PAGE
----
On a Good Day is changing

On a Good Day is coming to end. Well, its first phase in at least. When I started this blog, it was intended to be a personal blog about being a dad, a way of preserving of my thoughts and memories of fatherhood. But I love music as well, and so I thought, why not make it a blog about both fatherhood and music.

Problem was, I never really able to crowbar those two subjects together in a way that really worked. I was also constantly torn between blogging just as a hobby, and trying to make the blog ‘successful’ (whatever that means – lots of readers I guess). Eventually I came to realise that trying to make it successful was taking all the enjoyment out of it for me, and that at this point in my life I didn’t have the time or inclination for blogging as anything other than a hobby. I’ve learnt a lot over the last few years though, and now have dozens of others ideas for blogs and websites, some of which may even come to fruition in future years.

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Mario D’Agostino – Muad’Dib

This might just be my favourite song of the year to date (kindly ignore that it was actually released in 2016). A beautiful lo-fi ballad, it unfolds at glacial pace and has an almost hymnal quality, backed only with skeletal drums, quiet keyboards and guitar that, until the outro, is barely noticeable.

The hushed, almost spoken vocals bring an intimate quality to the song, and lyrically it manages to be both dryly funny and poignant, a trick few can pull off successfully. I know essentially nothing about Mario D’Agostino, but will be following closely, hoping for more songs like Muad’Dib.

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Gig Review : KRS One – MK11

This was a gig that I only attended because I happened to be visiting a friend in Milton Keynes this weekend, and we were so surprised to find some half decent live music on in the city that it felt rude not to attend. Despite KRS One’s legendary status, I’m not actually that familiar with his work, and my experience of attending hip-hop shows has been mixed at best, so my hopes were not especially high. Arriving at the venue, a barn in the middle of nowhere on the outskirts of Milton Keynes, which had been converted into a sports bar/live music venue, even less so. It seemed a particularly incongruous place to find a legend of hip-hop.

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Interview – audiodeluxe

One of the best things about writing this blog has been discovering bands I may never have discovered without it. My latest favourites are audiodeluxe, a husband/wife duo from near Glasgow who have been making music together since the 1990s, but are a new discovery to me.

Dez and Sammy were kind enough to answer my questions on music and parenthood, and I  always find it very inspiring to find a band who are making music just for the love of making music.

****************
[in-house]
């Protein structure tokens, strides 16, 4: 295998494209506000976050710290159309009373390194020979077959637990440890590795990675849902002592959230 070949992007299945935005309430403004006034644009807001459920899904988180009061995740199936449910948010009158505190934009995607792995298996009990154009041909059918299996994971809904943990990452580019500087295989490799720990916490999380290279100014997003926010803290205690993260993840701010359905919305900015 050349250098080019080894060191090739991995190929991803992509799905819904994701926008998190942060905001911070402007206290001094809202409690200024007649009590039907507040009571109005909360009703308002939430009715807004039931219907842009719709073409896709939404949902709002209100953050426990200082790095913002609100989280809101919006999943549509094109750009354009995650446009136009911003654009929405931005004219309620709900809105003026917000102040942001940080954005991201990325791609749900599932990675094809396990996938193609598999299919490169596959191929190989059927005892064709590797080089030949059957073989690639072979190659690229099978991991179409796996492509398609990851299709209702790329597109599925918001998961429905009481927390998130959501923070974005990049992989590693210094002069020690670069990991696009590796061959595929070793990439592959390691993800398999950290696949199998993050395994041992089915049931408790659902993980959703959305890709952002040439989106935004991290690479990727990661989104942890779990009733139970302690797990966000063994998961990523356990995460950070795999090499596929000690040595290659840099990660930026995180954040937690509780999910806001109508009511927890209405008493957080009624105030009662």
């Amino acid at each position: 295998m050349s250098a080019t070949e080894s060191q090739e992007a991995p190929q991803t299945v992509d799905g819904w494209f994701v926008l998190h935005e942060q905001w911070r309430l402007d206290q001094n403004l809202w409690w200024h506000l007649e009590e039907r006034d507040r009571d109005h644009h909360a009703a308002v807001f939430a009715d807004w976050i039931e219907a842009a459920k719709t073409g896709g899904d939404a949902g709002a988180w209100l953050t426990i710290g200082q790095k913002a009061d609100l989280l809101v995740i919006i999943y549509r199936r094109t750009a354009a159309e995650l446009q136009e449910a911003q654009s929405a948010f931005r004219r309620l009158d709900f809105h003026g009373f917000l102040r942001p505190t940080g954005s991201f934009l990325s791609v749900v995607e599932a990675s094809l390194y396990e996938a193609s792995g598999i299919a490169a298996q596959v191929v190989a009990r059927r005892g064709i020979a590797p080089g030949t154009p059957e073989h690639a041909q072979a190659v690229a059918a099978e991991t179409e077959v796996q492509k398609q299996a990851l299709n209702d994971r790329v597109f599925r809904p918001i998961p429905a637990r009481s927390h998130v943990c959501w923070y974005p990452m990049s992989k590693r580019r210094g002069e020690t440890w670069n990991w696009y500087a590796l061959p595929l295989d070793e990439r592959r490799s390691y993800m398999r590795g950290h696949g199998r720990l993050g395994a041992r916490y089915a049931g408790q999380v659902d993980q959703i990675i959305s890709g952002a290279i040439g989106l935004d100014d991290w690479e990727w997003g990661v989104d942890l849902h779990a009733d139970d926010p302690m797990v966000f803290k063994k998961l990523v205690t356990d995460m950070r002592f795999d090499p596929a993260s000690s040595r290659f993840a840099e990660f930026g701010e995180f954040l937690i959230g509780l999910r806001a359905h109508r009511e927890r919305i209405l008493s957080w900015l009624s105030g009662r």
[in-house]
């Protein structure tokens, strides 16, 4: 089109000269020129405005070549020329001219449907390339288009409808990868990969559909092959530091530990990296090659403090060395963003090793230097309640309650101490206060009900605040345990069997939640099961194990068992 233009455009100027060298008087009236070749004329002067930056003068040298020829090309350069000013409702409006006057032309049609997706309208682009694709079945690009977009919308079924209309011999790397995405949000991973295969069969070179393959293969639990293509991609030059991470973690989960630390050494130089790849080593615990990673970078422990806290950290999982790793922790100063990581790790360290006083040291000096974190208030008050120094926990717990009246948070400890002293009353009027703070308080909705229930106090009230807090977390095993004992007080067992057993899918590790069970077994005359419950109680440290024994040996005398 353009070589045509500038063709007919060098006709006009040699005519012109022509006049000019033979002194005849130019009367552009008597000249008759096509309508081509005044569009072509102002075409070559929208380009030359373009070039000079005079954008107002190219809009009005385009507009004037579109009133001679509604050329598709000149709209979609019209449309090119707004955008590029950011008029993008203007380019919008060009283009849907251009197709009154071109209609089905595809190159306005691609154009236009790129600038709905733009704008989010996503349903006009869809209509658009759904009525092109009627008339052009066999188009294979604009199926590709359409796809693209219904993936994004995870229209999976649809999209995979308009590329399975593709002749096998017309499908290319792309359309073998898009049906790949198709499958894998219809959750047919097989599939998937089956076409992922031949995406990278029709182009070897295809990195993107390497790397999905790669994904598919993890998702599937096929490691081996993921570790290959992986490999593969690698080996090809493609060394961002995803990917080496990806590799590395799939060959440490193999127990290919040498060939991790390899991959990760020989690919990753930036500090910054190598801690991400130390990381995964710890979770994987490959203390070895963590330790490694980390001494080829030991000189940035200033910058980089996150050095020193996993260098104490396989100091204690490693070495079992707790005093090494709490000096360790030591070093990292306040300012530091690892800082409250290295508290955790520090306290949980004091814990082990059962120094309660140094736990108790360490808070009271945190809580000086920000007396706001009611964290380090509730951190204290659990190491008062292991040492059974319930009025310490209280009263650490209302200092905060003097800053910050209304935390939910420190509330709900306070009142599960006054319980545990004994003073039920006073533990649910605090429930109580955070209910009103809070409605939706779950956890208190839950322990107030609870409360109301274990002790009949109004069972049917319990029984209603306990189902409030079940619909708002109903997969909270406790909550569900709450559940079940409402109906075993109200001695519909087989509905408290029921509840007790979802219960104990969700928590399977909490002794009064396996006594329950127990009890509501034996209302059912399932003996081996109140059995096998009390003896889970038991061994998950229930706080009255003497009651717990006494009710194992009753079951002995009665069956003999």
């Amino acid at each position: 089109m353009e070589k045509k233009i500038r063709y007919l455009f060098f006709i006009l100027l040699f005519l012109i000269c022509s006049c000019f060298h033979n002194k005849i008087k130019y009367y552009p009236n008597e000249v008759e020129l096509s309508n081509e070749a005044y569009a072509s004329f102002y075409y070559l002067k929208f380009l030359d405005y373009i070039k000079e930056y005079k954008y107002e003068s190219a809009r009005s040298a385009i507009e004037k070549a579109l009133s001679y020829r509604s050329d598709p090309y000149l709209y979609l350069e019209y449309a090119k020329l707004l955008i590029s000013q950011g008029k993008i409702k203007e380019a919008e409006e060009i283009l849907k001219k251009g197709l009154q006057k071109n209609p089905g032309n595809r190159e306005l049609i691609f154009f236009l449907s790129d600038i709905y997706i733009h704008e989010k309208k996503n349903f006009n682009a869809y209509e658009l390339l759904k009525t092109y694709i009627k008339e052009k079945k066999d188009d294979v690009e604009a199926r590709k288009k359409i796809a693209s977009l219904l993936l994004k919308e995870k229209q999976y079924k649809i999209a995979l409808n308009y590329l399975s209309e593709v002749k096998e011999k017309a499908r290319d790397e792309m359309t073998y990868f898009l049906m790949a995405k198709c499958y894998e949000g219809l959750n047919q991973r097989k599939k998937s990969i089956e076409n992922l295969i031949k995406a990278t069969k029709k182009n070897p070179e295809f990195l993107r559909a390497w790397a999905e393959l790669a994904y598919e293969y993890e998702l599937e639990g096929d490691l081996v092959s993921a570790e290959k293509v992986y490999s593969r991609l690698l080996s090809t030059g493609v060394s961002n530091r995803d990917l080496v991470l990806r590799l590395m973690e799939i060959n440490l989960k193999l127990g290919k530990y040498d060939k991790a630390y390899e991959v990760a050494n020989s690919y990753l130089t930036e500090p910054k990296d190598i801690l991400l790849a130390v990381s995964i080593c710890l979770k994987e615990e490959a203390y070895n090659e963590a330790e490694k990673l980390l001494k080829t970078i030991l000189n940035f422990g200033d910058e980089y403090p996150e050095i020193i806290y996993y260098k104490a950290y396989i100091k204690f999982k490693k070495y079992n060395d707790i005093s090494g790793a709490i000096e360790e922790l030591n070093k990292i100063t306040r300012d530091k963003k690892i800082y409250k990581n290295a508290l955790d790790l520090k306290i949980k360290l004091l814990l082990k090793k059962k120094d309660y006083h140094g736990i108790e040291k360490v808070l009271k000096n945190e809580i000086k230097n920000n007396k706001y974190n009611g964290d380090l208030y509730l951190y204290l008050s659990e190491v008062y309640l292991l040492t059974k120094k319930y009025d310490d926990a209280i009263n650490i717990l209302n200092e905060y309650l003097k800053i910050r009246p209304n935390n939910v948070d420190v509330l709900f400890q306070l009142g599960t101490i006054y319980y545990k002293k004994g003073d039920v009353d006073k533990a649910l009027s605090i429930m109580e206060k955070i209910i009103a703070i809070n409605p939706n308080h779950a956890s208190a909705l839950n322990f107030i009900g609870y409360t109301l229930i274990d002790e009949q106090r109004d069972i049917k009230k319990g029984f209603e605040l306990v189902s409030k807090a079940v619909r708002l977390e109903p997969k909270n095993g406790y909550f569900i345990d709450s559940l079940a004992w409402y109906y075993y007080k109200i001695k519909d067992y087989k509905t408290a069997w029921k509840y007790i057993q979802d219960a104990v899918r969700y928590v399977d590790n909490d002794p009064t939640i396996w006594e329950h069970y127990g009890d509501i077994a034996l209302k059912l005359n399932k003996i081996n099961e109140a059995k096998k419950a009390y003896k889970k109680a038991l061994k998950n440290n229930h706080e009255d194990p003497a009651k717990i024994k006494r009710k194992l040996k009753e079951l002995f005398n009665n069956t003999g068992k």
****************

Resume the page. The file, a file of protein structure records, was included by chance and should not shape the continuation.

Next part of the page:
Before you read on, why not check out their video for ‘Treasure’ below, listen to some more of their music on Soundcloud, and head over to Bandcamp and buy the 3 EPs they have available (EP3 is my personal favourite).

Were your parents music fans? What influence did they have on your own musical tastes?

  • Dez: The least said about the ‘music’ I was subjected to, the better!
  • Sammy: I grew up surrounded by music; my dad was a singer-songwriter and he was an avid listener to a huge range of genres. Jimi Hendrix, Led Zeplin and Donovan were staples in my house when I was growing up. As children, my brother and I produced our own little songs that my mum would encourage us to perform. My brother and sister’s musical talent was encouraged by both parents and they are now accomplished artists; my brother makes an excellent living from performing and producing and my sister is a wonderful singer-songwriter.


Did you play any instruments as a kid, or if not, when did you start playing music?

  • Dez: I started playing guitar when I was around fifteen/sixteen – the day after seeing the Manic Street Preachers play [mime] ‘You love us’ on Top of the Pops. I bought a Les Paul copy for £10 from a guy at school. All the other instruments I play followed on from the guitar over time.
  • Sammy: I played the recorder in primary school and I was pretty adept at the ‘Eastenders’ theme tune! I also had a go at keyboard and drums when I was at high school but quite honestly, the discipline required to stick at any instrument alluded me. I knew I had quite a good voice and it was easy for me to use it so that’s where it all started for me.


You have been writing and performing as audiodeluxe since the late 1990s. Were you in any other bands before that?

  • Dez: No, just jamming with friends while learning to play the guitar.
  • Sammy: Not unless you include the stuff my brother and I did. It’s the stuff of legend in our family but (perhaps wisely) will never see the light of day.


You were signed to an early internet record label, PeopleSound, back in 2001. Can you tell us a little about that experience?

  • Dez: Peoplesound was supposed to be the future model for record labels. They were more like a distributor with an A&R department; you sent them your finished Album/EP and they decided whether it suited their label. Our work did suit and they used the CD we produced as a master. It was reproduced with all the artwork and promoted on their site and to various radio stations around the world – and they took a percentage of the sales. It was a good deal until Sony (if I remember correctly) bought them and pretty much shut them down.